News Video | Policy | GPs | Hospitals | Medical | Mental Health | Welfare | Search


Lock your staff out on World Mental Health Day

Wednesday 14 September 2016

Lock your staff out on World Mental Health Day

Mark it in your calendars – Mental Health Awareness Week (MHAW) is 10-16 October 2016!

This year, the Mental Health Foundation (MHF) is asking Kiwis to Connect with Nature for good mental health and wellbeing.

To get New Zealanders thinking about how easy it is to schedule in some quality time with nature, the Mental Health Foundation is holding a national MHAW Lockout on World Mental Health Day – Monday 10 October.

From 12pm – 1pm, Kiwis will head outside and discover how happiness and wellbeing blooms when we start to connect with the nature that surrounds us every day.

“We’re holding the MHAW Lockout rain or shine,” MHF chief executive Shaun Robinson says. “At noon, turn off your computer, down your tools, shut up shop and head outside to explore the world around you. You don’t need to strap on your hiking boots or your skis – just go and explore the blue and green spaces you work and live around every day.

“It’s about making time to feel naturally happy – it’s easier than you might think!”

Nearly 50% of New Zealanders will experience a mental health problem in their lifetime, and depression is set to overcome heart diseases as the biggest global health burden by 2020.

“Kiwis are increasingly stressed, leading sedentary lifestyles, sleeping less, working more and have increasing levels of debt,” Mr Robinson says.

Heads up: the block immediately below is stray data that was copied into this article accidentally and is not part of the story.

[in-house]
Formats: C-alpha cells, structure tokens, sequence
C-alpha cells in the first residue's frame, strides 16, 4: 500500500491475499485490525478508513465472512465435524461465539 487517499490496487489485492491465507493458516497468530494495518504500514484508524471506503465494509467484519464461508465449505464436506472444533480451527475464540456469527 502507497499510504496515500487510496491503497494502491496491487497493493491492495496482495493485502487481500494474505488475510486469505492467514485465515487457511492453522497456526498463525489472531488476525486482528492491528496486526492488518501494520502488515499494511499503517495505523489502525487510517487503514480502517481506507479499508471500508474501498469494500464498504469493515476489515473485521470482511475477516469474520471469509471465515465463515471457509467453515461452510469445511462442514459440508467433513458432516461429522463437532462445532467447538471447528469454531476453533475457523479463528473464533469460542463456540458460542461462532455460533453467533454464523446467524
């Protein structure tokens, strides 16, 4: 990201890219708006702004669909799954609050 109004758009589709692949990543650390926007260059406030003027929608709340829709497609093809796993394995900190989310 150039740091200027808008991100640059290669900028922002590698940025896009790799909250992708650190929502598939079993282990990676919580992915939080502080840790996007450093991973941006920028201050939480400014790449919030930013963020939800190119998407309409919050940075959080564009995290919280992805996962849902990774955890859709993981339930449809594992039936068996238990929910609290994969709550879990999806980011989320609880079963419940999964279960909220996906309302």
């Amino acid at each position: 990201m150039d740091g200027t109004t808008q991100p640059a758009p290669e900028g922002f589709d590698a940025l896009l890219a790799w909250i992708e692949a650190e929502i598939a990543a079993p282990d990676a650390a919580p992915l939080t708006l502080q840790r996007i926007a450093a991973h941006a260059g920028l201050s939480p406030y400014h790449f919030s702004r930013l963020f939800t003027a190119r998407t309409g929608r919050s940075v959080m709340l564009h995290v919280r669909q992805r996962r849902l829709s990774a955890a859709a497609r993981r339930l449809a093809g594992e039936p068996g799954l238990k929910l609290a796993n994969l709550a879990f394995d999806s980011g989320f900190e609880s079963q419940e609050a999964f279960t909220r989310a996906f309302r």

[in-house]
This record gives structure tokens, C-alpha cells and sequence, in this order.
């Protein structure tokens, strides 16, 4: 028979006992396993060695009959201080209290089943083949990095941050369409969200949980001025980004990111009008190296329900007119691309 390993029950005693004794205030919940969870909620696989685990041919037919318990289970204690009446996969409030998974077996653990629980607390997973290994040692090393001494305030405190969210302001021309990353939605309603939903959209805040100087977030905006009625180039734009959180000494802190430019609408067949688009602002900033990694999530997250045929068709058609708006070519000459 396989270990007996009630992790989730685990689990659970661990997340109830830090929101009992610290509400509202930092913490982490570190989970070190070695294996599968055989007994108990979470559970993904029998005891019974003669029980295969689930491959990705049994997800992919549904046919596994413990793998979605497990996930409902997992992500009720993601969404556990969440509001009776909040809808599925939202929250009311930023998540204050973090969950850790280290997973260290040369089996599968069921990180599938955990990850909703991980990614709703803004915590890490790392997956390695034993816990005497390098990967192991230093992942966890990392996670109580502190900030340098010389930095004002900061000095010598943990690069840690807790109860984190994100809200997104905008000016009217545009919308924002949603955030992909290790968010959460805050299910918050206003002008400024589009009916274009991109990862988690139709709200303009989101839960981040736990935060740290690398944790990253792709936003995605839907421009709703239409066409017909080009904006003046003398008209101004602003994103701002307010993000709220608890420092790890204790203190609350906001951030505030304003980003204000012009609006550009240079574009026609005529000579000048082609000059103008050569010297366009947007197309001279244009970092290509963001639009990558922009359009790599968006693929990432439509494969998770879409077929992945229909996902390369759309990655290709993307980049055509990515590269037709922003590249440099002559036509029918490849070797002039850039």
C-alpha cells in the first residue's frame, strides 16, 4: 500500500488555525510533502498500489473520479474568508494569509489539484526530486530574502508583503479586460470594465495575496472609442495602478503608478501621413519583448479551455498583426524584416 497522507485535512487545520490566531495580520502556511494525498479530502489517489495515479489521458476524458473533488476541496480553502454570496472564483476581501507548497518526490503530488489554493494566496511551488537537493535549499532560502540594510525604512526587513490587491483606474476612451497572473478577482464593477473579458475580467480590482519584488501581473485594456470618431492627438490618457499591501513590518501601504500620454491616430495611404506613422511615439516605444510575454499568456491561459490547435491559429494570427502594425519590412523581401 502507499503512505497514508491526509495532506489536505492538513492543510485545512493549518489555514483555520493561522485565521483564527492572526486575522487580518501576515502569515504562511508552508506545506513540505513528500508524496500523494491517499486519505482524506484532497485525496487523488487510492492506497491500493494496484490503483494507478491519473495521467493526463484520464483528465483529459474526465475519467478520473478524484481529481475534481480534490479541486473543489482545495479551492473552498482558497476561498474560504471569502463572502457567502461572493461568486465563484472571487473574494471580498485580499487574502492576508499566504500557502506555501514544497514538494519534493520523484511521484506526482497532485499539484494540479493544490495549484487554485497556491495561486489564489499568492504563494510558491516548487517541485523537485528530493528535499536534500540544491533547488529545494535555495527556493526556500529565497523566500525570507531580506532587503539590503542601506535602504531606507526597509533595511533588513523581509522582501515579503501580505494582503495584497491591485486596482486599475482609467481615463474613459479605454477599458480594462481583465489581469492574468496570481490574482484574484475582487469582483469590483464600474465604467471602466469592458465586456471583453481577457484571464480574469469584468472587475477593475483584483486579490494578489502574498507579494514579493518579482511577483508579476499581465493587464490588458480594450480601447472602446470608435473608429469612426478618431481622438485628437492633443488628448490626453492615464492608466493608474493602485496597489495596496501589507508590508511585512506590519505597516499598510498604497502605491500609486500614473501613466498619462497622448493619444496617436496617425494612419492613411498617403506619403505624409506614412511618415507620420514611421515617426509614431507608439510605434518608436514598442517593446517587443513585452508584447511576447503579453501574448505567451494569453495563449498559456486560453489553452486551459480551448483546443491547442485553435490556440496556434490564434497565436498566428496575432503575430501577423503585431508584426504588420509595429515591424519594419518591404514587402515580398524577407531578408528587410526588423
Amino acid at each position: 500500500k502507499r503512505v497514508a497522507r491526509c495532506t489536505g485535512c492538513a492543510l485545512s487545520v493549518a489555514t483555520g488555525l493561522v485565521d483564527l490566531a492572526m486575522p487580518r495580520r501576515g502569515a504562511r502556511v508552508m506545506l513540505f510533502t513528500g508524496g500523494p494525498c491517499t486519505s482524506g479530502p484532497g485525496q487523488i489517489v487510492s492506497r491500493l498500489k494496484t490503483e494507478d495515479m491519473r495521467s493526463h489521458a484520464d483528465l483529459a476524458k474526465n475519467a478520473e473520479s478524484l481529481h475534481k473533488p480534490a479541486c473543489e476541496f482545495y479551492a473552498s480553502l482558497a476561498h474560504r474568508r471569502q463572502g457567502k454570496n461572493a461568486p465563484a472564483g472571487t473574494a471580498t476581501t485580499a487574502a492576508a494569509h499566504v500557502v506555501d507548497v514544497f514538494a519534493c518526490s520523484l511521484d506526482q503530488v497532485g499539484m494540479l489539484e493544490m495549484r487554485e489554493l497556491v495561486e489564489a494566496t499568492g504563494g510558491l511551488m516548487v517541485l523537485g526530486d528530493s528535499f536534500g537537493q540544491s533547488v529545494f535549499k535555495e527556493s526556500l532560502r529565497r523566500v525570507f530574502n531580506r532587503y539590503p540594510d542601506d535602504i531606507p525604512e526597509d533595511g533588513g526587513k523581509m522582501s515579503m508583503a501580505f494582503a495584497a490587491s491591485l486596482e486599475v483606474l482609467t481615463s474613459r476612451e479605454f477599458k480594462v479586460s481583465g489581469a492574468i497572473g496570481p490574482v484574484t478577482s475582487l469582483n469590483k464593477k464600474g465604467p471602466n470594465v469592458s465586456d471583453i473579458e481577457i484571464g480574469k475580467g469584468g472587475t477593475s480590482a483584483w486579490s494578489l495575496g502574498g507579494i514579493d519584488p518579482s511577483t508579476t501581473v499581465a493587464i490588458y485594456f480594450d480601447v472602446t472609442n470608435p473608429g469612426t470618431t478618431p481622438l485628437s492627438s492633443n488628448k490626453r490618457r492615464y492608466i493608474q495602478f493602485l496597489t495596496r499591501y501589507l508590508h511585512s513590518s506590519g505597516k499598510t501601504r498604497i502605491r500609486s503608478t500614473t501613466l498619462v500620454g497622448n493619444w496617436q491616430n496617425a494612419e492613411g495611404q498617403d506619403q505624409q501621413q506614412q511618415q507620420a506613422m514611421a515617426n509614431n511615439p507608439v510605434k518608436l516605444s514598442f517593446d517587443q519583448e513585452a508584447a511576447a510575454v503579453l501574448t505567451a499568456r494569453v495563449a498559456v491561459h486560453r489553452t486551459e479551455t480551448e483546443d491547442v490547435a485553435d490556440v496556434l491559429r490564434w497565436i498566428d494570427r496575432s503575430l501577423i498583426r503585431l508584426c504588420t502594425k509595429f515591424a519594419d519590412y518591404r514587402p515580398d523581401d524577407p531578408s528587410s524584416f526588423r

“But it’s not inevitable that we continue to live like this. There are simple things we can all do that will make a huge difference to the mental health and wellbeing of all New Zealanders.”

Research has shown that spending time with nature is great for mental and physical health.

Evidence proves it makes us happier, decreases feelings of depression and anxiety, improves concentration, buffers against stress, makes our lives meaningful and reduces health inequalities related to poverty.

“Connecting with nature doesn’t mean you have to make a daily trip to a national park or forest,” Mr Robinson says.

“Nature is the daisies growing through the cracks in the footpath, the trees on your walk to work, the sky outside your window – it’s everywhere, and we need to spend more time connecting with it.”

While many workplaces such as hospitals call centres will not be able to close down for an hour, other employers who think they simply can’t spare their staff for sixty minutes are practising false economy, Mr Robinson says.

“Busy, stressful workplaces can lead to reduced productivity, absenteeism and high turnover. The MHAW Lockout is a great way to plant the seed with your staff that their health and wellbeing matters,” Mr Robinson says.

“Spending quality time with nature will support your staff to feel happier and more productive.”

The MHAW website and Facebook page will have ideas for how to spend time in nature – even for those who, for good reason, can’t leave their home or workplace.

There will be a range of other events to celebrate MHAW throughout the country. See for details. Register your interest in theMHAW Lockout on Facebook.


© Scoop Media

Culture Headlines | Health Headlines | Education Headlines


Howard Davis: Roddy Doyle's Grim and Gritty Rosie

Although it was completed over two years ago, Roddy Doyle's first original screenplay in over eighteen years has only just arrived in New Zealand. It's been well worth the wait. More>>

Simon Nathan: No Ordinary In-Laws

The title of this short memoir by Keith Ovenden is misleading – it would be better called “Bill, Shirley and me” as it is an account of Ovenden’s memories of his parents-in-law, Bill Sutch and Shirley Smith. His presence is pervasive through the book. All three participants are (or were) eloquent, strongly-opinionated intellectuals who have made significant contributions to different aspects of New Zealand life. Their interactions were often complex and difficult... More>>




  • Wellington
  • Christchurch
  • Auckland